Kerry was right to call out ISIS’ genocide. Now let’s help Yazidi and Christian refugees

Secretary of State John Kerry’s words Thursday could be harbingers of relief to the hundreds of thousands of Christians and Yazidis who have been marked for extermination by ISIS. “In my judgment, (ISIS) is responsible for genocide against groups in areas under its control,” he told a news conference.  

But words must be followed by action. Without doubt, current policy of degrading ISIS–not destroying the terrorists–will come too late for untold additional victims of their unspeakable barbarities. Clearly, a new coalition of the willing needs to be constituted to destroy the genocidal “Caliphate,” and to create safety zones for embattled minorities in Syria and Iraq.

We can do the most good for Christian refugees. They will be the easiest to integrate within American communities.

But there is something else the U.S. can do that won’t place one American soldier in harm’s way: place Yazidis and Christians from the region at the front of the immigration line to the U.S.

The remnants of historic Christian communities of the Middle East. Christians in Iraq and Syria have been suffering longer than other groups.

In a region strewn with desperate people, their situation is more desperate. Christians and Yazidis have long been targeted by Muslim groups – not only ISIS – for ethnic cleansing. Churches have been burned, priests arrested. In the worst cases, Christians have been tortured, raped and even crucified.

Mosul, which was home to a Christian population of 35,000 a decade ago, is now empty of Christians after an ISIS ultimatum that they either convert to Islam or be executed. 

In Syria, Gregoios III Laham, the Melkite Greek Catholic Patriarch of the Church of Antioch wrote that “entire villages…have been cleared of their Christian inhabitants.”

Unlike others, Middle East Christians have nowhere else to go, even if stability miraculously returns to the region. As a result of turmoil beyond their control, these Christians are the region’s ultimate homeless. Should some sort of peace ever return, the likelihood is that maps will be redrawn, carving up the pie between larger ethnic groups. There will be no place for Christians or Yazidis among hostile Muslim populations.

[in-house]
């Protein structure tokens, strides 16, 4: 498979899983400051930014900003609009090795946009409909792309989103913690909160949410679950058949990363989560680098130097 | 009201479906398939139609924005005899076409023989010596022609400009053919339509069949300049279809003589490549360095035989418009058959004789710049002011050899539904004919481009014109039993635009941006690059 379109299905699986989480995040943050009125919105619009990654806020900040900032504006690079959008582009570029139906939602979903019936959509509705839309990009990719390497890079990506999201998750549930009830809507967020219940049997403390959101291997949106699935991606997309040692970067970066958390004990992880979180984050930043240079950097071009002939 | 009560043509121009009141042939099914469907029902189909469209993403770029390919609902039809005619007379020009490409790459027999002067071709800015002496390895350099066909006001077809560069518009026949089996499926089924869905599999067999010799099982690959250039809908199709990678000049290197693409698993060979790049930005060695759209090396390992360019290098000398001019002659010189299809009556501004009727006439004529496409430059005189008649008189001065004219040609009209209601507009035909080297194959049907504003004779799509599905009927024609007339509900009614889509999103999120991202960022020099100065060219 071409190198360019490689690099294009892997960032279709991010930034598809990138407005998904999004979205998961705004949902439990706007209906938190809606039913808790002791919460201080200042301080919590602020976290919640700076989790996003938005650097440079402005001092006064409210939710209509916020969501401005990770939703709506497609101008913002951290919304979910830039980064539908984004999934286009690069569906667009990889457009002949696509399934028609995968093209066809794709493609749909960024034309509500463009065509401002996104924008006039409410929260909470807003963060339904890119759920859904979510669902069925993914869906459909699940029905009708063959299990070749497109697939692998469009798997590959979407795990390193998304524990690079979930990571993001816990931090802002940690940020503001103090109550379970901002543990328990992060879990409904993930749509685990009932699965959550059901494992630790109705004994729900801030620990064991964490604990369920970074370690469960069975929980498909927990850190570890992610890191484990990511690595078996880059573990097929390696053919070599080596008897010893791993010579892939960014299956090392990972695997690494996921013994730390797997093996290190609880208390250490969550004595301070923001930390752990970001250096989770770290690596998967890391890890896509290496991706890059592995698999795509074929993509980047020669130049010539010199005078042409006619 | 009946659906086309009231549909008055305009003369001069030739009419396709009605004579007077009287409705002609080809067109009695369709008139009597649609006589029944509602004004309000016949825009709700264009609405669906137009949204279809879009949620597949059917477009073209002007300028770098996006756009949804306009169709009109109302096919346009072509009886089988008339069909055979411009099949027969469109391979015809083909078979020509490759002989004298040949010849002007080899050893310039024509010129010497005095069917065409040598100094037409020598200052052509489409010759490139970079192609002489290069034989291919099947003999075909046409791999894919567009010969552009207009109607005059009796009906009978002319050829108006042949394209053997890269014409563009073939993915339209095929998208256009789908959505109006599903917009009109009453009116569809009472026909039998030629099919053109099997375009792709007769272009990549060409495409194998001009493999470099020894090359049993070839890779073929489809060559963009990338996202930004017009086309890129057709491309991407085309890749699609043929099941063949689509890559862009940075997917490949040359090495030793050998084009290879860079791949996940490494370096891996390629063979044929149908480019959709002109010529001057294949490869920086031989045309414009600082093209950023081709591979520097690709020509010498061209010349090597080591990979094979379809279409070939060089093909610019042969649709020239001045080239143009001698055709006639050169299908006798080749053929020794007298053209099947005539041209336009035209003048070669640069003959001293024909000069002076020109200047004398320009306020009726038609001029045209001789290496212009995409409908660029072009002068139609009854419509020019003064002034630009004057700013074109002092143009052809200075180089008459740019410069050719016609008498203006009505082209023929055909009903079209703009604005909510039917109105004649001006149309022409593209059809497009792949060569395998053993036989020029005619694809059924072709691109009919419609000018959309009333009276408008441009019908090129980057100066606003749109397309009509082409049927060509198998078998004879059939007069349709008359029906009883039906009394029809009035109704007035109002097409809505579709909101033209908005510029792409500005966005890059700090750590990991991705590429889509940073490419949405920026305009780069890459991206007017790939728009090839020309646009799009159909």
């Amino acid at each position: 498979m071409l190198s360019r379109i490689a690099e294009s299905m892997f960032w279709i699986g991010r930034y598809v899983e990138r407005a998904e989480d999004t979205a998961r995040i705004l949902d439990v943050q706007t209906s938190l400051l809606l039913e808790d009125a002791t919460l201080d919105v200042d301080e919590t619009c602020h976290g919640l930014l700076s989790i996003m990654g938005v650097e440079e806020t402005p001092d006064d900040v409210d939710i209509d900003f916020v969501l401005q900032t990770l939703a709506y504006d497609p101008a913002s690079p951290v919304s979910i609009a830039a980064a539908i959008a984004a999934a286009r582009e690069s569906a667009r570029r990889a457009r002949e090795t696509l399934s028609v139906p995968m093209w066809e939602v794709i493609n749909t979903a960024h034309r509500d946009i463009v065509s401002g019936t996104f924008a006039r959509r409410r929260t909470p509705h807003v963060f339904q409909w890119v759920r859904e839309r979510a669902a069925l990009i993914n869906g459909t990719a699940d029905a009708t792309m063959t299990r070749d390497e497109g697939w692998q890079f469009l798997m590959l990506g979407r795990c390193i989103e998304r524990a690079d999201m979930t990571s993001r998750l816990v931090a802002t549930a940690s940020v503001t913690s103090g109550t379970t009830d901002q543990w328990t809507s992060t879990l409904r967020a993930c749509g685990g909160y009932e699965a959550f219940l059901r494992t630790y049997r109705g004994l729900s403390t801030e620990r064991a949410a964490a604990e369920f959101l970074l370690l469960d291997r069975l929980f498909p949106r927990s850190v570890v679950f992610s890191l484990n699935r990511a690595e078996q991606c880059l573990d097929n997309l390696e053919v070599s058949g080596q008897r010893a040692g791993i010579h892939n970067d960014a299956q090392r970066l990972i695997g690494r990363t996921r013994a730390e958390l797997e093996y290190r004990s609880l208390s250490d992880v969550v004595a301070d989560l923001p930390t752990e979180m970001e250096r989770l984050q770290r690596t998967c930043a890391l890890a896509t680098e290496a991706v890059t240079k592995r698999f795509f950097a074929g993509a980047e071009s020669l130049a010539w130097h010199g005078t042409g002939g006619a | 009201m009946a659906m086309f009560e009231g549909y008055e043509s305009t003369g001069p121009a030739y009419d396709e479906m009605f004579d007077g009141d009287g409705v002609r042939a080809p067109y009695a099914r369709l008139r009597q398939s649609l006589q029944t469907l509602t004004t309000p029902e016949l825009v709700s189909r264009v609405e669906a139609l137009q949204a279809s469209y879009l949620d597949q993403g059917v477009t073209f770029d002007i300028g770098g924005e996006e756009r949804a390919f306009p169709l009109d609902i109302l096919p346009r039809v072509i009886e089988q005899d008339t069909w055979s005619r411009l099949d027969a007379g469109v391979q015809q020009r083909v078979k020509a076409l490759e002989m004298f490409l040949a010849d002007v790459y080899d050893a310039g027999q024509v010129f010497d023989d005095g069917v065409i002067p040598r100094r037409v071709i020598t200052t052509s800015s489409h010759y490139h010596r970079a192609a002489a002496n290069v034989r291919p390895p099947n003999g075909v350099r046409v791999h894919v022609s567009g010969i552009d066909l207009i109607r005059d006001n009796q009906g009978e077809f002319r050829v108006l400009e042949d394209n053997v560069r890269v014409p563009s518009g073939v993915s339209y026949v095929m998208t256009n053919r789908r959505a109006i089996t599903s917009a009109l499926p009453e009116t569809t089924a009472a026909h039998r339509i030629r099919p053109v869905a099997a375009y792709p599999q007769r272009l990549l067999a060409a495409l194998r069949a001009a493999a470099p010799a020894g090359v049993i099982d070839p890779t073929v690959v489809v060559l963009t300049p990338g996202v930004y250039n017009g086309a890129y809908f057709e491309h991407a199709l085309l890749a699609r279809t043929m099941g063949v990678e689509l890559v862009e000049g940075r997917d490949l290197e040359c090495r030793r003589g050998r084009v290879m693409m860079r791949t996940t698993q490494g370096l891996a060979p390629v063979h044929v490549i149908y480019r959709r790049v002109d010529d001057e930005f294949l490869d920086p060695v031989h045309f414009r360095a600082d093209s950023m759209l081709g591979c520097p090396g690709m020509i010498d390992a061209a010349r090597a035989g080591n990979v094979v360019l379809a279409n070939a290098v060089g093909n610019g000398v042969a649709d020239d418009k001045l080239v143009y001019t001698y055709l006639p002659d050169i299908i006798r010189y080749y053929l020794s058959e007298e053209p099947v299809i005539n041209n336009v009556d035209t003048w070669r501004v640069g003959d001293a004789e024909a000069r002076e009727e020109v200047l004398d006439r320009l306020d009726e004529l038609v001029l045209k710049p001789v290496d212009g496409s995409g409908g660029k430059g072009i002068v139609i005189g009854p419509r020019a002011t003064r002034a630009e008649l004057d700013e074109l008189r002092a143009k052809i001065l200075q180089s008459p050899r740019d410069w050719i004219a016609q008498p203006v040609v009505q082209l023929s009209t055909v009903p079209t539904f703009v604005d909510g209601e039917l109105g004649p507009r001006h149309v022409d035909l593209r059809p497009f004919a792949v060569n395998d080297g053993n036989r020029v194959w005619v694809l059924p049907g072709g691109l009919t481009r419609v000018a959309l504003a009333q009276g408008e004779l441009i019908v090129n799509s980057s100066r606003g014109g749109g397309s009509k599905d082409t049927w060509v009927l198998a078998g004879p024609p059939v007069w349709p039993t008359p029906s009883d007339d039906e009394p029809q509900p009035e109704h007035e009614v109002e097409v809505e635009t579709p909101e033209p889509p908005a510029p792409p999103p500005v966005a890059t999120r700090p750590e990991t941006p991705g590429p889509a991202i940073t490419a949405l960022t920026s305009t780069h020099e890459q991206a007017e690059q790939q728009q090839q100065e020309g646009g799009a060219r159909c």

The animosity towards Christians in the Middle East is illustrated by a horrific incident off the coast of Italy. Last April, twelve Christian refugees who were attempting to cross the sea to Europe were thrown overboard by Muslim migrants onboard and drowned.

We can do the most good for Christian refugees. They will be the easiest to integrate within American communities.  For the most part, hundreds of thousands of Syrians who have reached Europe are young, male, and unskilled. Most know no European language, and have no experience with – and no leanings towards – Western cultures. European leaders now reluctantly admit that many of the new arrivals carry a good deal of anti-Western and anti-women baggage.

When the Obama administration that it would accept  additional refugees in 2015, the State Department provided a list of over 300 agencies in 190 locations that would assist on the local level.  Of those agencies, no less than 215 are Christian. It makes sense to play to the strengths of those agencies.

These refugees also represent a much smaller security challenge to U.S. authorities. Simply put, you will not find ISIS sleepers lurking among Christians or Yazidis.

Tragically, U.S. policy has not taken into account the uniquely precarious situation of displaced Christians. The State Department has accepted refugees primarily from lists prepared by the Office of the UN High Commissioner on Refugees (UNHCR), which oversees the large camps to which refugees have flocked, and where they are registered. Endangered Christians, however, don’t dare enter those camps.

Lord Carey, the former Archbishop of Canterbury, said that a similar protocol in the UK “inadvertently discriminates against the very Christian communities most victimised by the inhuman butchers of the so-called Islamic State. Christians are not to be found in the UN camps, because they have been attacked and targeted by Islamists and driven from them.”

Rather than receiving priority treatment, Christians and Yazidis are profoundly disadvantaged by current rules.

U.S. missteps and missed opportunities in the region contributed to the crises in the region that disproportionately affected Christians and Yazidis.

The Secretary of State’s statement Thursday certainly came in response to a House resolution passed unanimously on Monday explicitly calling ISIS’s campaign against Christians “genocide.”

We all know the truth. Had America and its allies created safe zones in Syria, hundreds of thousands of Christians, Yazidis and Shiite Muslims might have lived.  

Our nation should therefore immediately open America’s doors to those people targeted by genocidal ISIS.

It’s the right thing for our nation to do.

Rabbi Abraham Cooper is associate Dean of the Simon Wiesenthal Center in Los Angeles. Follow the Simon Wiesenthal Center on Facebook and on Twitter.

Rabbi Yitzchok Adlerstein is Director of Interfaith Affairs for the Simon Wiesenthal Center.

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